I have just finished "A Dictionary of Sussex Folk Medicine" by Andrew Allen which has sat on my shelf for years. It was one of those books I picked up for 50p at a jumble sale and have previously dipped into from time to time. Reading it properly from cover to cover has been absolutely fascinating as it's lifted the lid on how our ancestors tried to cure ills and maladies when paying a Doctor was prohibitively expensive and beyond the purses of many. Often these "cures" seem like madness to our modern minds, but in some instances there was real science behind it even if people didn't understand why they worked.
One of the entries which really struck me was learning that wounds used to be wrapped in cobwebs to stop the blood from flowing from a very early time. At one time soldiers actually carried boxes of webs as part of their battle kit for this exact reason, but over time the practice was seen as unhygienic and it fell out of favour. Now for the interesting part..... wads of cobwebs behave like absorbent cotton wool and there are proteins on the silk surface that help blood coagulate. Finally because they are charged with static electricity they repel bacteria with an opposite charge including the one that causes sepsis. Not one you want to be attracting under any circumstances, especially if you are wounded.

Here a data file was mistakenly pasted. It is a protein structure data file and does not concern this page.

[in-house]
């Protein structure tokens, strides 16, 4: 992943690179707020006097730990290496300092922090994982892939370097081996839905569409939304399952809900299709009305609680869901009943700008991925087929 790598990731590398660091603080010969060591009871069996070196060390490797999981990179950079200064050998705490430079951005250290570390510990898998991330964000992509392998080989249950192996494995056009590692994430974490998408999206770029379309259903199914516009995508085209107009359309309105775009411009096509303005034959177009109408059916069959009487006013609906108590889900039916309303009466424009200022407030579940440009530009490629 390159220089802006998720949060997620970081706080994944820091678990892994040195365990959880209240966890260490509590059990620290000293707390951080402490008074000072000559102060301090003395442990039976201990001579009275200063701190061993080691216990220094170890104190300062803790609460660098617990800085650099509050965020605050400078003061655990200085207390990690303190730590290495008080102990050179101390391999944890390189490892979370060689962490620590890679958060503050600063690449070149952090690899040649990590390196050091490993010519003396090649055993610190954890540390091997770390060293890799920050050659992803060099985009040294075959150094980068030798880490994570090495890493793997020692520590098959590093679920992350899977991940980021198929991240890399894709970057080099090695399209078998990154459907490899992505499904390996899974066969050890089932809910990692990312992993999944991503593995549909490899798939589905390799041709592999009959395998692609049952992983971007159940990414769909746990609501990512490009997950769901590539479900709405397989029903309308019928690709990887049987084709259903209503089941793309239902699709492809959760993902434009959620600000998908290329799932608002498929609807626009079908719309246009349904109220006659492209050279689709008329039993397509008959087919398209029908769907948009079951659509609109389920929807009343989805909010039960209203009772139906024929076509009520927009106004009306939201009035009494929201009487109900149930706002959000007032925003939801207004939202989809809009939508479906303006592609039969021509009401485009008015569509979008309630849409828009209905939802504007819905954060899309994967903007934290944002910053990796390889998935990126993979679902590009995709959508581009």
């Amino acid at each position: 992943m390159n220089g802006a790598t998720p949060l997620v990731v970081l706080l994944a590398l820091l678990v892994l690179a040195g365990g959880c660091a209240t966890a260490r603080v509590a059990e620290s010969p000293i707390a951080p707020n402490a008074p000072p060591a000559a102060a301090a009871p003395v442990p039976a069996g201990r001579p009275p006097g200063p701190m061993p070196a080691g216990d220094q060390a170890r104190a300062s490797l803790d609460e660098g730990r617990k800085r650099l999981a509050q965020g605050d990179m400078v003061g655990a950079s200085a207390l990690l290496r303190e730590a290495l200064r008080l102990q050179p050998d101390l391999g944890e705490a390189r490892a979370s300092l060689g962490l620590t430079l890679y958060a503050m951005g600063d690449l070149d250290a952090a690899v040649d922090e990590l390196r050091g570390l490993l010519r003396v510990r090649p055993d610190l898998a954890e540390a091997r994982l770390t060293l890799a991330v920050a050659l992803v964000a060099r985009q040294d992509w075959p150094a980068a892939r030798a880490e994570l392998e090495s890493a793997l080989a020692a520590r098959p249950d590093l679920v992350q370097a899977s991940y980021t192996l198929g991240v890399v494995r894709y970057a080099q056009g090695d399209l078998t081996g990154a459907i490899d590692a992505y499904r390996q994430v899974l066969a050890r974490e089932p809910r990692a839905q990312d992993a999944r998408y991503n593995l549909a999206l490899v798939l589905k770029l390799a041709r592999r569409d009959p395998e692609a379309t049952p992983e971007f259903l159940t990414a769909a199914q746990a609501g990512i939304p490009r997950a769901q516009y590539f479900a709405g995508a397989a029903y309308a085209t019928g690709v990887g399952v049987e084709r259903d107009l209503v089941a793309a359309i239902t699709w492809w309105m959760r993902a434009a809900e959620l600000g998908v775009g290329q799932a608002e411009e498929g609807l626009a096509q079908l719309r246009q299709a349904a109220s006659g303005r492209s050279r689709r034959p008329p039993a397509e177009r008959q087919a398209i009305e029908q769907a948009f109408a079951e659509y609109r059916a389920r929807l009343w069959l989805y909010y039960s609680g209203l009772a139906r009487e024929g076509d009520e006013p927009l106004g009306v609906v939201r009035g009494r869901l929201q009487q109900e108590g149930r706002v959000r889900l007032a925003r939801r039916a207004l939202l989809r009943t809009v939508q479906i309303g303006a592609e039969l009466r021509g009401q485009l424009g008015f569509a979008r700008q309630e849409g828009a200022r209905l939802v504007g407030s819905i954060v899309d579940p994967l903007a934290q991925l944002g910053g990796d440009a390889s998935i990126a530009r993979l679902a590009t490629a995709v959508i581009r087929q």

It's been such a fascinating read and my one regret is that I left it so long to discover all this!